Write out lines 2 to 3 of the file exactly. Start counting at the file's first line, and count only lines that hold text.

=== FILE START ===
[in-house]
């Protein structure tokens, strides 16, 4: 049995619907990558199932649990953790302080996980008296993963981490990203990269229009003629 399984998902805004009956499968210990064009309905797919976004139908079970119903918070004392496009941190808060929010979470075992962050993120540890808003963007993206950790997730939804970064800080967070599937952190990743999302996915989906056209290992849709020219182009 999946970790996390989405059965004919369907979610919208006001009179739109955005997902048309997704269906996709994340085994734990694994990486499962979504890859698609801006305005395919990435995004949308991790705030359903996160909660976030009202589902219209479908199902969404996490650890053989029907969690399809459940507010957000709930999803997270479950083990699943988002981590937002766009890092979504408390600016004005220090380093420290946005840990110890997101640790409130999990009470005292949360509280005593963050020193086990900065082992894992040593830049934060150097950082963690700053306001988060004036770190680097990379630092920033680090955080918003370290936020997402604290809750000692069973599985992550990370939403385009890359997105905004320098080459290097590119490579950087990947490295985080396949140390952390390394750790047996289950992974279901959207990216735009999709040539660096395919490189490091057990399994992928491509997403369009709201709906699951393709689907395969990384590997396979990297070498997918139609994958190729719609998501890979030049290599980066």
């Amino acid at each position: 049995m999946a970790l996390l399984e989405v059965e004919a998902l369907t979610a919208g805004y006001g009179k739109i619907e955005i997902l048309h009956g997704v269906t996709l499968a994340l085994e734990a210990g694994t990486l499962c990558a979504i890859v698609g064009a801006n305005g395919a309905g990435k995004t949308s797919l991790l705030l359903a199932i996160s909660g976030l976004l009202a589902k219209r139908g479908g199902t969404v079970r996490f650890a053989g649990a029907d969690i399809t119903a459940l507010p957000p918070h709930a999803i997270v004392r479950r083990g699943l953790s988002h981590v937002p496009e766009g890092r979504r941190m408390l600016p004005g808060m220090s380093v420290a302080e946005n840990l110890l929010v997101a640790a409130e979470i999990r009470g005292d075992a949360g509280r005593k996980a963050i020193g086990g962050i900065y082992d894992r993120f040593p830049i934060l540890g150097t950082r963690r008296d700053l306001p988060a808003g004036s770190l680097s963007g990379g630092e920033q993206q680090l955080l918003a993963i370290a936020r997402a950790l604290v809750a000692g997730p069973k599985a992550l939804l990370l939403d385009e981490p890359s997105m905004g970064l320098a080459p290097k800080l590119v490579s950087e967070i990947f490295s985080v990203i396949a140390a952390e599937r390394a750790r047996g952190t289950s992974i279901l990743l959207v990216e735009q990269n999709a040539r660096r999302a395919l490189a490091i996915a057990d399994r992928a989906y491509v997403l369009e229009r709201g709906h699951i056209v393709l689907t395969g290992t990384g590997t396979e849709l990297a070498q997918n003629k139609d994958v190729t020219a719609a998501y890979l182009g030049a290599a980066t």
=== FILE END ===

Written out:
């Protein structure tokens, strides 16, 4: 049995619907990558199932649990953790302080996980008296993963981490990203990269229009003629 399984998902805004009956499968210990064009309905797919976004139908079970119903918070004392496009941190808060929010979470075992962050993120540890808003963007993206950790997730939804970064800080967070599937952190990743999302996915989906056209290992849709020219182009 999946970790996390989405059965004919369907979610919208006001009179739109955005997902048309997704269906996709994340085994734990694994990486499962979504890859698609801006305005395919990435995004949308991790705030359903996160909660976030009202589902219209479908199902969404996490650890053989029907969690399809459940507010957000709930999803997270479950083990699943988002981590937002766009890092979504408390600016004005220090380093420290946005840990110890997101640790409130999990009470005292949360509280005593963050020193086990900065082992894992040593830049934060150097950082963690700053306001988060004036770190680097990379630092920033680090955080918003370290936020997402604290809750000692069973599985992550990370939403385009890359997105905004320098080459290097590119490579950087990947490295985080396949140390952390390394750790047996289950992974279901959207990216735009999709040539660096395919490189490091057990399994992928491509997403369009709201709906699951393709689907395969990384590997396979990297070498997918139609994958190729719609998501890979030049290599980066």
């Amino acid at each position: 049995m999946a970790l996390l399984e989405v059965e004919a998902l369907t979610a919208g805004y006001g009179k739109i619907e955005i997902l048309h009956g997704v269906t996709l499968a994340l085994e734990a210990g694994t990486l499962c990558a979504i890859v698609g064009a801006n305005g395919a309905g990435k995004t949308s797919l991790l705030l359903a199932i996160s909660g976030l976004l009202a589902k219209r139908g479908g199902t969404v079970r996490f650890a053989g649990a029907d969690i399809t119903a459940l507010p957000p918070h709930a999803i997270v004392r479950r083990g699943l953790s988002h981590v937002p496009e766009g890092r979504r941190m408390l600016p004005g808060m220090s380093v420290a302080e946005n840990l110890l929010v997101a640790a409130e979470i999990r009470g005292d075992a949360g509280r005593k996980a963050i020193g086990g962050i900065y082992d894992r993120f040593p830049i934060l540890g150097t950082r963690r008296d700053l306001p988060a808003g004036s770190l680097s963007g990379g630092e920033q993206q680090l955080l918003a993963i370290a936020r997402a950790l604290v809750a000692g997730p069973k599985a992550l939804l990370l939403d385009e981490p890359s997105m905004g970064l320098a080459p290097k800080l590119v490579s950087e967070i990947f490295s985080v990203i396949a140390a952390e599937r390394a750790r047996g952190t289950s992974i279901l990743l959207v990216e735009q990269n999709a040539r660096r999302a395919l490189a490091i996915a057990d399994r992928a989906y491509v997403l369009e229009r709201g709906h699951i056209v393709l689907t395969g290992t990384g590997t396979e849709l990297a070498q997918n003629k139609d994958v190729t020219a719609a998501y890979l182009g030049a290599a980066t």